Another trope is the word "target" that imagines that every effect from a hacker was the original intention. In other words, it's the trope that tornados target trailer parks. As part of the NYTimes "narrative" is this story that "House candidates were also targets of Russian hacking" [*]. This is post-factual fake-news. Guccifer2.0 targeted the DCCC, not individual House candidates. Sure, at the request of some bloggers, Guccifer2.0 release part of their treasure trove for some specific races, but the key here is the information withheld, not the information released. Guccifer2.0 made bloggers beg for it, dribbling out bits at a time, keeping themselves in the news, wrapped in an aura of mysteriousness. If their aim was to influence House races, they'd've dumped info on all the races.
In other words, the behavior is that of an Anonymous-style hacker which the NYTimes twists into behavior of Russian intelligence.
The word "trope" is normally applied to fiction. When the NYTimes devolves into hacking tropes, like the "targets" of "sophisticated" hackers, you know their news story is fiction, too.
Anonymous government officials
In the end, the foundation of the NYTimes narrative relies upon leaked secret government documents and quotes by anonymous government officials [*]. This is otherwise known as "propaganda".
The senior government officials are probably the Democrat senators who were briefed by the CIA. These senators leak their version of the CIA briefing, cherry picking the bits that support their story, removing the nuanced claims that were undoubtedly part of the original document.
It's what the Society of Professional Journalists call the "Washington Game". Everyone knows how this game is played. That's why Marcy Wheeler (@emptywheel) [*] and Glenn Greenwald (@ggreenwald) [*] dissected that NYTimes piece. They are both as anti-Trump/anti-Russia as they come, so it's not their political biases that lead them to challenge that piece. Instead, it's their knowledge of what bad journalism looks like that motivated their criticisms.
If the above leaks weren't authorized by Obama, the administration would be announcing an investigation into who is leaking major secrets. Thus, we know the leaks were "authorized". Obama's willingness to release the information unofficially, but not officially, means there are holes in it somewhere. There's something he's hiding, covering up. Otherwise, he'd have a press conference and field questions from reporters on the topic.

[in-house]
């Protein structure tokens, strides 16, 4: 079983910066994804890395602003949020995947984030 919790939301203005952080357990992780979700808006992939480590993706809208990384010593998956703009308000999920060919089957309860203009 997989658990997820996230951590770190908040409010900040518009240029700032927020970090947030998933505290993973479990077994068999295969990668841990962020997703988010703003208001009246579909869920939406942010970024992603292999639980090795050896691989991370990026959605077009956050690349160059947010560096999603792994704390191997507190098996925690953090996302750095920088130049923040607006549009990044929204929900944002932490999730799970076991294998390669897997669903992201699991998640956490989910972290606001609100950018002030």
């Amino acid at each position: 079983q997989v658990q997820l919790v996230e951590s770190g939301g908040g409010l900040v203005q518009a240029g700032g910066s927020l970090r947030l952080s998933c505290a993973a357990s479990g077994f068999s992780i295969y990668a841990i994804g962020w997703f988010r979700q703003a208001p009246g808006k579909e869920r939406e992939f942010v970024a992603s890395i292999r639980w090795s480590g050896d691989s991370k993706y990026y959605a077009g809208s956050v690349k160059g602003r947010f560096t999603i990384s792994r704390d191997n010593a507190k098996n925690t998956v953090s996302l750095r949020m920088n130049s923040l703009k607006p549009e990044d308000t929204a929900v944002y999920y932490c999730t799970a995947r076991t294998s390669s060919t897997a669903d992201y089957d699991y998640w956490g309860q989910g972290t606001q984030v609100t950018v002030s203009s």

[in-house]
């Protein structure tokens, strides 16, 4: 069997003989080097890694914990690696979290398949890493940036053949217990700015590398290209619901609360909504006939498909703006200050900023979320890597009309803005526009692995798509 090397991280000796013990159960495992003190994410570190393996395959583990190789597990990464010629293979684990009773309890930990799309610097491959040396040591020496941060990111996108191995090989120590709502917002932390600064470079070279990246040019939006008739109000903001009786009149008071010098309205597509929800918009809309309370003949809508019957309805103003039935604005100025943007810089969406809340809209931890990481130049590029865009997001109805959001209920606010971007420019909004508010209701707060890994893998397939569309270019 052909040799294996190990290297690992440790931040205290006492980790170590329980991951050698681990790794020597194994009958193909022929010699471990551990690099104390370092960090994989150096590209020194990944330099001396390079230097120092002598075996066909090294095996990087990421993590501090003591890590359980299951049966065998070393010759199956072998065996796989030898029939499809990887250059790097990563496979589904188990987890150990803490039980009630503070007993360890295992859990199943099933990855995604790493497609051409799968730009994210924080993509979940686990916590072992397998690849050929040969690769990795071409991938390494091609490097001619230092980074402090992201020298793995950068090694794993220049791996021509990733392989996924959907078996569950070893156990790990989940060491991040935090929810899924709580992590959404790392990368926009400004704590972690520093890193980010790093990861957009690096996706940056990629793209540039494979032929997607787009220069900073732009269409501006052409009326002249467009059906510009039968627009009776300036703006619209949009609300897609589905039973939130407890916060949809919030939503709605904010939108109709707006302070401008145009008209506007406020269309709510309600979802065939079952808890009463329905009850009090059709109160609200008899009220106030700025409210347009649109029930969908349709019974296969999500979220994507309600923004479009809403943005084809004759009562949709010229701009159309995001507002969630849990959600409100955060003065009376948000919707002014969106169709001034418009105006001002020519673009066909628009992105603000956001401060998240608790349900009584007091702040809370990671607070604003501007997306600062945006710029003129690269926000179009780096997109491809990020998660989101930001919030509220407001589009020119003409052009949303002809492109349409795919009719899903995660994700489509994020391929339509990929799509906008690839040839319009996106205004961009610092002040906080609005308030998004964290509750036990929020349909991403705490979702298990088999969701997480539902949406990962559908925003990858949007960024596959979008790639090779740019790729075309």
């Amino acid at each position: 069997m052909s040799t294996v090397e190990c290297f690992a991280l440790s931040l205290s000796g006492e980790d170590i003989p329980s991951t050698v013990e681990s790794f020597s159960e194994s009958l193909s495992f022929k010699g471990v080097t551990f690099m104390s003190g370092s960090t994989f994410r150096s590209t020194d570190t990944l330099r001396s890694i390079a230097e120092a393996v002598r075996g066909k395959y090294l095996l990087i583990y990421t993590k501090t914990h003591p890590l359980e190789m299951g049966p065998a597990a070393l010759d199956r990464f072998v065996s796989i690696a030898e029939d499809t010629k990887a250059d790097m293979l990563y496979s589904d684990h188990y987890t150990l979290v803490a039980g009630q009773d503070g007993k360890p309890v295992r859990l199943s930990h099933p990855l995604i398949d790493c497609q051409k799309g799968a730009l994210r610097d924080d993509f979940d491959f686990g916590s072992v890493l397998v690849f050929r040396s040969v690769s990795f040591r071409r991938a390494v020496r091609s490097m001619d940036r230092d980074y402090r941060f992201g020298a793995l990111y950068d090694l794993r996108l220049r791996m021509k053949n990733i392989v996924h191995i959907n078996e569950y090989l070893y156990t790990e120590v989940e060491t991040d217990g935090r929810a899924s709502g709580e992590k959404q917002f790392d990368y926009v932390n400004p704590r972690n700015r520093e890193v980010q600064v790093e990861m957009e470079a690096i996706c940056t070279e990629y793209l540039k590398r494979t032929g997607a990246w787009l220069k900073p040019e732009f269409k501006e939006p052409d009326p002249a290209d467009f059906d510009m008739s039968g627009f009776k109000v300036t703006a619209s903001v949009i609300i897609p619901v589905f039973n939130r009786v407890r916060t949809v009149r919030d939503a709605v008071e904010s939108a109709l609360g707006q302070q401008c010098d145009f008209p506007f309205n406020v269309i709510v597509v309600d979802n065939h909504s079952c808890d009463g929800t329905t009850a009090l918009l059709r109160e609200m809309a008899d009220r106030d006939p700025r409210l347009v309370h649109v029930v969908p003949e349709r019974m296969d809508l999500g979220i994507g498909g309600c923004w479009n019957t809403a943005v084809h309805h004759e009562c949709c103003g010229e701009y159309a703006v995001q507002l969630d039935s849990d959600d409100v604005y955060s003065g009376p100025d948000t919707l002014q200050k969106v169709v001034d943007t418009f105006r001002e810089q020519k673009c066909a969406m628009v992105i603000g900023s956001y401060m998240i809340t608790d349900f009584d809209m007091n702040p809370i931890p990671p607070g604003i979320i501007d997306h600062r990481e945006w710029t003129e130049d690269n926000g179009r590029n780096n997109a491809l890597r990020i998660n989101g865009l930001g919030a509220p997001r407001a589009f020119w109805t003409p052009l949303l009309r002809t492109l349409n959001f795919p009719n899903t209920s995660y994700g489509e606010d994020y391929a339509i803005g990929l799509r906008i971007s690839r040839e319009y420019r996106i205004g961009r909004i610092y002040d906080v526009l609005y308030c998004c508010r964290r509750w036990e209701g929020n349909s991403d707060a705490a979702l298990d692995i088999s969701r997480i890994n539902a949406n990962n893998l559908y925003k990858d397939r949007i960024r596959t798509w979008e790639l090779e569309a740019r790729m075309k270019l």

The issue of Russia's involvement in the election is so important that we should demand real facts, real statements from the government that we can question and challenge. It's too important to leave up to propaganda. If Putin is involved, we deserve to understand it, and not simply get the "made for TV" version given us by the NYTimes.
Propaganda is what we have here. The NYTimes has written a novel that delivers the message while protecting the government from being questioned. Facts are replaced with distorted narrative, worn tropes, and quotes from anonymous government officials.
The facts we actually see is an attack no more sophisticated than those conducted by LulzSec and Anonymous. We see an attack that is disorganized and opportunistic, exactly what we'd expect from an Anonymous-style attack. Putin's regime may be involved, and they may have a plan, but the current evidence looks like casual hackers, not professional hackers working for an intelligence service.
|This artsy stock photo of FSB headquarters is not evidence.|
Note: many ideas in this piece come from a discussion with a friend who doesn't care to be credited